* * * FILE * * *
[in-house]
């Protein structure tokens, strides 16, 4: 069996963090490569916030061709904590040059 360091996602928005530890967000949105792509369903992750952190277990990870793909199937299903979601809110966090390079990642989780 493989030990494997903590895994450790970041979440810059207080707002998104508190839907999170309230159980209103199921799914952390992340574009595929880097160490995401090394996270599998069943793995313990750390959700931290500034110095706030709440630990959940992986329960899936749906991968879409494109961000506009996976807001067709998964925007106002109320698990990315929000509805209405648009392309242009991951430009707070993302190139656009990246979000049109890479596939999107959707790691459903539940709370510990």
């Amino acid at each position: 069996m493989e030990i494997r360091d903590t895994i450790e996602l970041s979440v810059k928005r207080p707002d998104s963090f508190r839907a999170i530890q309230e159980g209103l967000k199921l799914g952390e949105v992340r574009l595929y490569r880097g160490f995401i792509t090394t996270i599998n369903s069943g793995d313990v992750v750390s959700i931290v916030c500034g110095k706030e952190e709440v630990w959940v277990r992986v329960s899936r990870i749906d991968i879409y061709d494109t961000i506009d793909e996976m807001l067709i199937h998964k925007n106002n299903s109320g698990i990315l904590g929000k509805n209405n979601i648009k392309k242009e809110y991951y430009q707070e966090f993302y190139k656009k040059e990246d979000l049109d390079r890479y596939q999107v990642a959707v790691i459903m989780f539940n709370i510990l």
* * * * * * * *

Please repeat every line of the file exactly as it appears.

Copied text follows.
[in-house]
């Protein structure tokens, strides 16, 4: 069996963090490569916030061709904590040059 360091996602928005530890967000949105792509369903992750952190277990990870793909199937299903979601809110966090390079990642989780 493989030990494997903590895994450790970041979440810059207080707002998104508190839907999170309230159980209103199921799914952390992340574009595929880097160490995401090394996270599998069943793995313990750390959700931290500034110095706030709440630990959940992986329960899936749906991968879409494109961000506009996976807001067709998964925007106002109320698990990315929000509805209405648009392309242009991951430009707070993302190139656009990246979000049109890479596939999107959707790691459903539940709370510990």
């Amino acid at each position: 069996m493989e030990i494997r360091d903590t895994i450790e996602l970041s979440v810059k928005r207080p707002d998104s963090f508190r839907a999170i530890q309230e159980g209103l967000k199921l799914g952390e949105v992340r574009l595929y490569r880097g160490f995401i792509t090394t996270i599998n369903s069943g793995d313990v992750v750390s959700i931290v916030c500034g110095k706030e952190e709440v630990w959940v277990r992986v329960s899936r990870i749906d991968i879409y061709d494109t961000i506009d793909e996976m807001l067709i199937h998964k925007n106002n299903s109320g698990i990315l904590g929000k509805n209405n979601i648009k392309k242009e809110y991951y430009q707070e966090f993302y190139k656009k040059e990246d979000l049109d390079r890479y596939q999107v990642a959707v790691i459903m989780f539940n709370i510990l």